Chances of a tie are good

A judge will determine whether an outright winner can be declared in Peachland's race for mayor.

The municipality's chief election officer Polly Palmer has asked for a judicial recount after incumbent Cindy Fortin and challenger Harry Gough finished in a dead heat.

Each candidate garnered 804 votes after a hand count of all the ballots between the two candidates on Monday.

"I think so," said Palmer when asked if the chances of a tie are good after a judicial recount is complete. "The (voting) machines really are accurate. But, it will be up to a judge now."

Gough held a one vote lead over Fortin after the ballots were counted Saturday night.

However, Palmer says a single ballot, which she presumes was a Fortin vote, jammed in the voting machine.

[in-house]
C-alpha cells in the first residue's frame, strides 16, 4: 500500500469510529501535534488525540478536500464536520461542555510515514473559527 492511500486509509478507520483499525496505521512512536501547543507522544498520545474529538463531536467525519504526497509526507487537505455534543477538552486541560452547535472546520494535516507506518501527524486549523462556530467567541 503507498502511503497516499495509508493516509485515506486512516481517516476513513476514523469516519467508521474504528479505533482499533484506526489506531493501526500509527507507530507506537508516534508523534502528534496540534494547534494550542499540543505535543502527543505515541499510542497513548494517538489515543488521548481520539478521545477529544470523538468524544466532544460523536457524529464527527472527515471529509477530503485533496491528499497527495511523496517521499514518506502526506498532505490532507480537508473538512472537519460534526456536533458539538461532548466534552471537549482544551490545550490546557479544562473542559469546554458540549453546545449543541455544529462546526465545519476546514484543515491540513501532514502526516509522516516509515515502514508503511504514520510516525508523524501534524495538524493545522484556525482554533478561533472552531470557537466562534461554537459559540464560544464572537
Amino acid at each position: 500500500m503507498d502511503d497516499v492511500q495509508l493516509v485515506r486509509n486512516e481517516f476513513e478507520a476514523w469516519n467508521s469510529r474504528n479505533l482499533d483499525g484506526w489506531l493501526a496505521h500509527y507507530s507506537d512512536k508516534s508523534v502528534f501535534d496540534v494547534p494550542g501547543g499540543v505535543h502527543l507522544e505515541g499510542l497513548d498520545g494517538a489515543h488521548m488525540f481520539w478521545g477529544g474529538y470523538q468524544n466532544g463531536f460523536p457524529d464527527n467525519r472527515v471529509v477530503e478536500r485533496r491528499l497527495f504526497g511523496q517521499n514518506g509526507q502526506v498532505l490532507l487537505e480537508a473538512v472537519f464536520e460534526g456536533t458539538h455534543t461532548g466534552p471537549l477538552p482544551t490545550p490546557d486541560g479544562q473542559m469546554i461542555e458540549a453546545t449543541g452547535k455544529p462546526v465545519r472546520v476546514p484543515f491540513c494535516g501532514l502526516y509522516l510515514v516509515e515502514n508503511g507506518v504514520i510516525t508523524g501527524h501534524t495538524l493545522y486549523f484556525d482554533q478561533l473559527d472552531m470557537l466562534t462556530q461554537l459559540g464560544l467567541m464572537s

"The monitor read 'ballot jammed, reinsert.'"

Palmer said when the presiding elections officer went to retrieve the ballot, it slipped into the ballot box.

She said it wasn't clear if the vote had been counted, but she made a note of it.

"I phoned the voting machine company, and they said they couldn't know for sure. But, there's only an issue if there's a difference of one vote, and that never happens – then, it happened."

Because of the one-vote difference and the uncertainty surrounding that ballot, Palmer said she exercised her authority and opened the ballot boxes to verify the numbers.

And, she says, despite assertions to the contrary, both candidates and their representatives were brought into the room at the same time and oversaw most of the process.

If the judicial recount does not produce a winner, the new mayor would be declared by drawing lots.

Meantime, the executive director of CivicInfo BC says a tie is very rare, but not unheard of.

Todd Pugh says ties do happen from time to time in races where the voter pool is smaller. But, he says, most of those are broken during the judicial recount process.

Pugh doesn't recall a tie in a race for mayor.

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